God’s Kingdom on Earth

God’s Kingdom on Earth

At the heart of God’s kingdom and at the heart of the king is this truth: God created us to be whole and to flourish.

We struggle with this idea because our lives are so far from God’s intent. Our lives tend to be defined by other words, words like: brokenness, heartache, pain, hurt, bondage, disappointment, despair. We ask, “If God’s design for us is wholeness and flourishing, why do we experience so little of it?”

Quite frankly, this is an important question. It’s not a question to run from; it’s a question to run toward. Not only do we need to embrace and believe that God created us to be whole and to flourish, we also need to believe that God isn’t intimidated by our questions, even those that seem to call him into question. He wants us to ask. He wants us to be honest. It’s only when we ask—even the hard questions, particularly the hard questions—that we put ourselves into a position to discover answers.

The distance between what God intends and what life tends to be is not caused by God making a mistake or being ineffective, but by sin—ours and others. Sin leads to a world in which we selfishly hurt one another, a world in which accidents cause us pain and heartache, a world in which all of our views are skewed: our view of God, our view of others and our view of ourselves. Jesus comes to address all of this.

We often focus our attention on Jesus forgiving our sins and making us right with God. He certainly comes to do this. Jesus takes upon himself the reality and consequences of evil and through his death and resurrection conquers evil and its consequences. But Jesus also comes to provide us with a clearer image of God’s eternal kingdom—what it is and God’s desire that we experience it.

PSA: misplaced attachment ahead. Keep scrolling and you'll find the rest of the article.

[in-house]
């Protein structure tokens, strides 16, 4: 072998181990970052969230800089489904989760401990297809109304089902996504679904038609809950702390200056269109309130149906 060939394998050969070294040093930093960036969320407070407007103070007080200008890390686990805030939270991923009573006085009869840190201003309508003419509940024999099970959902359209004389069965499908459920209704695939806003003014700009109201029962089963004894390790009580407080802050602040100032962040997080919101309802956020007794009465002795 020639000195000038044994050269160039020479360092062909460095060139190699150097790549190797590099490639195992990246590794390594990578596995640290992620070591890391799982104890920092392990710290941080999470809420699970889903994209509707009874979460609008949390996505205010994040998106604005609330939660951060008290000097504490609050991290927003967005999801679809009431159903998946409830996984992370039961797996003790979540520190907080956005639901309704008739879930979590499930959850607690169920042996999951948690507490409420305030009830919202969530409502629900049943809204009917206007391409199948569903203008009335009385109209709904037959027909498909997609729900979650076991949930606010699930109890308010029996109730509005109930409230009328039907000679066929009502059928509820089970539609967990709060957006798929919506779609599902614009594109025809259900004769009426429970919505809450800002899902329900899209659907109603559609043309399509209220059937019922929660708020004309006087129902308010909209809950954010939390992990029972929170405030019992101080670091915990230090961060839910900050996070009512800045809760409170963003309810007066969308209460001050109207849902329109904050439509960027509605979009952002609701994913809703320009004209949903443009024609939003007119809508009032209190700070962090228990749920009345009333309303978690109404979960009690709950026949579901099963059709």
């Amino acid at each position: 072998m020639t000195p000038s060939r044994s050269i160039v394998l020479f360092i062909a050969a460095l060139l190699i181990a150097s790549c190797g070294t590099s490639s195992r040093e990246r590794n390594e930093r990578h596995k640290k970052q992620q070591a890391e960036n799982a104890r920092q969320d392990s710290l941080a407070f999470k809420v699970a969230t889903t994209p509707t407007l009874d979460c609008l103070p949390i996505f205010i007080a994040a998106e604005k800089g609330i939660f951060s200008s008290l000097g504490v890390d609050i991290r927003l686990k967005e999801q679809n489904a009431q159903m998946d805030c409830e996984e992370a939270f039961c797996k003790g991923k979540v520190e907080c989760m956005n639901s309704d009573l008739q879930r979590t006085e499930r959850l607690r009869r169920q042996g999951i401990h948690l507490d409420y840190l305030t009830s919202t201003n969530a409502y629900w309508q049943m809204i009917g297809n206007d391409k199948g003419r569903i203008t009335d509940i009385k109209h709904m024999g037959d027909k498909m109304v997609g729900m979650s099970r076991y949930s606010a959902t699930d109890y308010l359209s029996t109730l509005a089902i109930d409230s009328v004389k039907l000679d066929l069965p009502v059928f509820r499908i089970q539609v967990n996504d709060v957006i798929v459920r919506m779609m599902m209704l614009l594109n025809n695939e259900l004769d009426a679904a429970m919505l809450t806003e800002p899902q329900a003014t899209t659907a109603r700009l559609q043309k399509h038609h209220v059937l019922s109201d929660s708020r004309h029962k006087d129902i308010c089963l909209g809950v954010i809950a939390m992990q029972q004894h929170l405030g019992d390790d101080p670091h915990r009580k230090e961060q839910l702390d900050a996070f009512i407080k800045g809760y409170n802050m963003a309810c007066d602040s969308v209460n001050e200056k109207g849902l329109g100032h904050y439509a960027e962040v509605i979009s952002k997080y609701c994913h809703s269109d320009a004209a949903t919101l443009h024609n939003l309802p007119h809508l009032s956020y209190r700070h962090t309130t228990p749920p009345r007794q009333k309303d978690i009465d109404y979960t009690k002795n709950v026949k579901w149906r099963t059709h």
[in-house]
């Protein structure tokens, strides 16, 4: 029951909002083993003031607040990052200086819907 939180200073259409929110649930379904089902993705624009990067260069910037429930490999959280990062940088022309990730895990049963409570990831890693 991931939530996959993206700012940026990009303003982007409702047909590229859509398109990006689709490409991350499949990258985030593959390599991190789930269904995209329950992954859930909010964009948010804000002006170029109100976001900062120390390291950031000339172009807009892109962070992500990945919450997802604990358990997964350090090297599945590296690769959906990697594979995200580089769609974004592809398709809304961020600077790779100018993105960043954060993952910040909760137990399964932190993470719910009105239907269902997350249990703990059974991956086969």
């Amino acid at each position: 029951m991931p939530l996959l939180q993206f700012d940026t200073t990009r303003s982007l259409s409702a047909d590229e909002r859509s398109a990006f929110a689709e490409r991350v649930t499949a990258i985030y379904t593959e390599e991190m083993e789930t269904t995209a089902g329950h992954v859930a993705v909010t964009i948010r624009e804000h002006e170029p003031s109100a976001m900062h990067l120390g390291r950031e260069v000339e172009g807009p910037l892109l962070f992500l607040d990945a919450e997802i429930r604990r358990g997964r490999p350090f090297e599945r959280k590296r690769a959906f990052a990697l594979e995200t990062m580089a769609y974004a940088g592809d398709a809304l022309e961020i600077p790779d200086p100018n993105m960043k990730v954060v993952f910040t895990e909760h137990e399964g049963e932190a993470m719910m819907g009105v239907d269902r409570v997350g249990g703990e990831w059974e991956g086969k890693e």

The Gospel writers tells stories of Jesus healing the sick, raising the dead to life, releasing people from the bondage of sin, casting out demons that control human beings, restoring relationships, giving all people dignity, value and significance. The Gospel writers tell these stories to give us a glimpse into the purpose of God’s kingdom. Every time Jesus heals the sick it is a glimpse of life in God’s eternal kingdom of health and wholeness. Every time Jesus casts out a demon it is a glimpse of freedom in God’s eternal kingdom in which Satan and evil are crushed and defeated forever. Every time Jesus treats people with dignity that the culture, particularly the religious culture, treats as unwanted and insignificant it is a glimpse of the inherent value and worth of all people in God’s eternal kingdom.

We must understand that though God desires all of his creation to experience the characteristics of his eternal kingdom, some reject God and his purposes. But for all who are open to God, still we must wait until Jesus reappears to experience his purposes in all of their fullness. The apostle Paul writes: “Now we see things imperfectly, like puzzling reflections in a mirror, but then we will see everything with perfect clarity” (1 Corinthians 13:12). But Paul’s words are not intended to mean that we can experience nothing of God’s intent now. Surely, Jesus comes not as a teaser that has no bearing on our lives now. The Gospels are intended not only to reveal what is to come, but to encourage us about how much of what is to come we can experience now.